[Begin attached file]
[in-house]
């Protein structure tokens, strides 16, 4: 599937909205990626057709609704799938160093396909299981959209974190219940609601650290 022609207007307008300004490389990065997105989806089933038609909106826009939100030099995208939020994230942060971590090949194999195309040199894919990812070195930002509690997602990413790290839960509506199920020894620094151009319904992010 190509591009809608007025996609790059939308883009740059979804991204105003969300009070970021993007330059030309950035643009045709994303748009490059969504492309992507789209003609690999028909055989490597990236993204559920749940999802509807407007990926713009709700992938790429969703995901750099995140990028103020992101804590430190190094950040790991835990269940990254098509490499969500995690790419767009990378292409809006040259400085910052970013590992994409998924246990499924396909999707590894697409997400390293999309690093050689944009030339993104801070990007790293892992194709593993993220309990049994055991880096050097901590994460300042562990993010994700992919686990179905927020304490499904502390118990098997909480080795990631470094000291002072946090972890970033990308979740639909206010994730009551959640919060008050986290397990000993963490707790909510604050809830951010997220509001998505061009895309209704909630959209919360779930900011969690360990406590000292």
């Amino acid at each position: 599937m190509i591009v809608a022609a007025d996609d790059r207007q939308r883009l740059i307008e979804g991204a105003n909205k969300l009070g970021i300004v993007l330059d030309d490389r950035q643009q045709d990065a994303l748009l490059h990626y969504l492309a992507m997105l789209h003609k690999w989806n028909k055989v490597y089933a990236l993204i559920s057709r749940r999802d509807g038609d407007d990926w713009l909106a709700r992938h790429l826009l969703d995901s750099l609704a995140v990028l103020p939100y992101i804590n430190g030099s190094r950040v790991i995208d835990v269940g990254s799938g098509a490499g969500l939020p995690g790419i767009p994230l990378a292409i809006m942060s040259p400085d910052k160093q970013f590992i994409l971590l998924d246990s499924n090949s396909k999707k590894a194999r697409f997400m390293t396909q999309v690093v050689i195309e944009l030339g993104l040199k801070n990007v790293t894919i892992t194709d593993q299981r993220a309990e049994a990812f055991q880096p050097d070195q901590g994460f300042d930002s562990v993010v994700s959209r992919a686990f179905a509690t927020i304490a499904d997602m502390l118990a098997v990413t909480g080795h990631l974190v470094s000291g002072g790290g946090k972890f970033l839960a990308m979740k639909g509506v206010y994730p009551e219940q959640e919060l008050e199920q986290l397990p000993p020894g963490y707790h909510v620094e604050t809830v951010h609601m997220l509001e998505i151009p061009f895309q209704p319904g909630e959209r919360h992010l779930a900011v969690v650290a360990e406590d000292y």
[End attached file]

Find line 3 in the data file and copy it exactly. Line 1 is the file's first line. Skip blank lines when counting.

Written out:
């Amino acid at each position: 599937m190509i591009v809608a022609a007025d996609d790059r207007q939308r883009l740059i307008e979804g991204a105003n909205k969300l009070g970021i300004v993007l330059d030309d490389r950035q643009q045709d990065a994303l748009l490059h990626y969504l492309a992507m997105l789209h003609k690999w989806n028909k055989v490597y089933a990236l993204i559920s057709r749940r999802d509807g038609d407007d990926w713009l909106a709700r992938h790429l826009l969703d995901s750099l609704a995140v990028l103020p939100y992101i804590n430190g030099s190094r950040v790991i995208d835990v269940g990254s799938g098509a490499g969500l939020p995690g790419i767009p994230l990378a292409i809006m942060s040259p400085d910052k160093q970013f590992i994409l971590l998924d246990s499924n090949s396909k999707k590894a194999r697409f997400m390293t396909q999309v690093v050689i195309e944009l030339g993104l040199k801070n990007v790293t894919i892992t194709d593993q299981r993220a309990e049994a990812f055991q880096p050097d070195q901590g994460f300042d930002s562990v993010v994700s959209r992919a686990f179905a509690t927020i304490a499904d997602m502390l118990a098997v990413t909480g080795h990631l974190v470094s000291g002072g790290g946090k972890f970033l839960a990308m979740k639909g509506v206010y994730p009551e219940q959640e919060l008050e199920q986290l397990p000993p020894g963490y707790h909510v620094e604050t809830v951010h609601m997220l509001e998505i151009p061009f895309q209704p319904g909630e959209r919360h992010l779930a900011v969690v650290a360990e406590d000292y």